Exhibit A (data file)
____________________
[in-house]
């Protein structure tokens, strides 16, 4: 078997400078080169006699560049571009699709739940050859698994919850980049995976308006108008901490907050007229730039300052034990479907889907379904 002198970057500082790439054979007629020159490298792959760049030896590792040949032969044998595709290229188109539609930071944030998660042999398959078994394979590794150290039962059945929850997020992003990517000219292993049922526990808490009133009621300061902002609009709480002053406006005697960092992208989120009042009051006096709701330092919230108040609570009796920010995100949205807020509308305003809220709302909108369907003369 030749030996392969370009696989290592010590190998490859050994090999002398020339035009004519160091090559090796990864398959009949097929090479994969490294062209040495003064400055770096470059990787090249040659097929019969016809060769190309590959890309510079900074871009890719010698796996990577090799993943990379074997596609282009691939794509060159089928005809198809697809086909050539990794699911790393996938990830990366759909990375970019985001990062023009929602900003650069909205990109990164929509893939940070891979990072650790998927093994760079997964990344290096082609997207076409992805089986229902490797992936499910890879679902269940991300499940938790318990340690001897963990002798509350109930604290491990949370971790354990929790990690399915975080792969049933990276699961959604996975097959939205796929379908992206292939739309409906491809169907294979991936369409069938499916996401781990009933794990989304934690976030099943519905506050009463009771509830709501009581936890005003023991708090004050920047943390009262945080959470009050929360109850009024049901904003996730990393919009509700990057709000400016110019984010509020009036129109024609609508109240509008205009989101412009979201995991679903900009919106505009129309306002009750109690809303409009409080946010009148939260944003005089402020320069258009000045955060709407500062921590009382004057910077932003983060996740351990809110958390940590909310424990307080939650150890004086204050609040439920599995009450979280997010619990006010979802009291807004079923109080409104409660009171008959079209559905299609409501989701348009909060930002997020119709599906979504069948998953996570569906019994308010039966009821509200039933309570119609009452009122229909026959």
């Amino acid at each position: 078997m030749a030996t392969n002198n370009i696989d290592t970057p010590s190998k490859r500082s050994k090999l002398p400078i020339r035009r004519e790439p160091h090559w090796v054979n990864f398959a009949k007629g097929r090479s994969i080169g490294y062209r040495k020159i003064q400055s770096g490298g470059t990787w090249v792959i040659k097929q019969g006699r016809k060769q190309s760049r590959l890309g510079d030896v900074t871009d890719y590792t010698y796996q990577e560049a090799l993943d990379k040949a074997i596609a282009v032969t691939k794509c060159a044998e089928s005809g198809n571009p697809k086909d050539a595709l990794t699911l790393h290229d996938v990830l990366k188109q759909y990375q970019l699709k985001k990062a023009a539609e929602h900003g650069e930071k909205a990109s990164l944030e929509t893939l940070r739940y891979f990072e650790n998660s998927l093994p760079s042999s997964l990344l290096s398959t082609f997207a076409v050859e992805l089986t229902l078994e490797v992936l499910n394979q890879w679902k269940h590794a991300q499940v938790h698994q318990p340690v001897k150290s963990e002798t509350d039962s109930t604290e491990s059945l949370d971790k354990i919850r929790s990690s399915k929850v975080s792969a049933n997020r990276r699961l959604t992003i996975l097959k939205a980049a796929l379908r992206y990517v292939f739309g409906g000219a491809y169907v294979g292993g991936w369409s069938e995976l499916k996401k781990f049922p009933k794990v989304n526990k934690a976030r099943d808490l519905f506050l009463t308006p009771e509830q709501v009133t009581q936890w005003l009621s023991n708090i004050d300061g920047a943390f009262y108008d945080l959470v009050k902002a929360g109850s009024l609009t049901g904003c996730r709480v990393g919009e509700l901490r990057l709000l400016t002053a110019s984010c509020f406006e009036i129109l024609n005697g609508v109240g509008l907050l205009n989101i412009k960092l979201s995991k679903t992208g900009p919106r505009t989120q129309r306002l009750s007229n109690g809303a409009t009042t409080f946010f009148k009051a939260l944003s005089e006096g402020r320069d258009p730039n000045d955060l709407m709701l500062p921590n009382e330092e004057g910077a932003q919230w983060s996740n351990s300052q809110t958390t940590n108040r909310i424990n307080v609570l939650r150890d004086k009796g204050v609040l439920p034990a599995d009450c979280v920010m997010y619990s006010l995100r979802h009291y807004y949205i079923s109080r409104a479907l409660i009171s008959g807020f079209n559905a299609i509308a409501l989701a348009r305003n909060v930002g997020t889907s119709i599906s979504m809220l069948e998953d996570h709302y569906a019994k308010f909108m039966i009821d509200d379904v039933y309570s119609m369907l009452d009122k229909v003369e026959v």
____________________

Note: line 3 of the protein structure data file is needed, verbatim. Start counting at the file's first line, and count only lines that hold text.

């Amino acid at each position: 078997m030749a030996t392969n002198n370009i696989d290592t970057p010590s190998k490859r500082s050994k090999l002398p400078i020339r035009r004519e790439p160091h090559w090796v054979n990864f398959a009949k007629g097929r090479s994969i080169g490294y062209r040495k020159i003064q400055s770096g490298g470059t990787w090249v792959i040659k097929q019969g006699r016809k060769q190309s760049r590959l890309g510079d030896v900074t871009d890719y590792t010698y796996q990577e560049a090799l993943d990379k040949a074997i596609a282009v032969t691939k794509c060159a044998e089928s005809g198809n571009p697809k086909d050539a595709l990794t699911l790393h290229d996938v990830l990366k188109q759909y990375q970019l699709k985001k990062a023009a539609e929602h900003g650069e930071k909205a990109s990164l944030e929509t893939l940070r739940y891979f990072e650790n998660s998927l093994p760079s042999s997964l990344l290096s398959t082609f997207a076409v050859e992805l089986t229902l078994e490797v992936l499910n394979q890879w679902k269940h590794a991300q499940v938790h698994q318990p340690v001897k150290s963990e002798t509350d039962s109930t604290e491990s059945l949370d971790k354990i919850r929790s990690s399915k929850v975080s792969a049933n997020r990276r699961l959604t992003i996975l097959k939205a980049a796929l379908r992206y990517v292939f739309g409906g000219a491809y169907v294979g292993g991936w369409s069938e995976l499916k996401k781990f049922p009933k794990v989304n526990k934690a976030r099943d808490l519905f506050l009463t308006p009771e509830q709501v009133t009581q936890w005003l009621s023991n708090i004050d300061g920047a943390f009262y108008d945080l959470v009050k902002a929360g109850s009024l609009t049901g904003c996730r709480v990393g919009e509700l901490r990057l709000l400016t002053a110019s984010c509020f406006e009036i129109l024609n005697g609508v109240g509008l907050l205009n989101i412009k960092l979201s995991k679903t992208g900009p919106r505009t989120q129309r306002l009750s007229n109690g809303a409009t009042t409080f946010f009148k009051a939260l944003s005089e006096g402020r320069d258009p730039n000045d955060l709407m709701l500062p921590n009382e330092e004057g910077a932003q919230w983060s996740n351990s300052q809110t958390t940590n108040r909310i424990n307080v609570l939650r150890d004086k009796g204050v609040l439920p034990a599995d009450c979280v920010m997010y619990s006010l995100r979802h009291y807004y949205i079923s109080r409104a479907l409660i009171s008959g807020f079209n559905a299609i509308a409501l989701a348009r305003n909060v930002g997020t889907s119709i599906s979504m809220l069948e998953d996570h709302y569906a019994k308010f909108m039966i009821d509200d379904v039933y309570s119609m369907l009452d009122k229909v003369e026959v």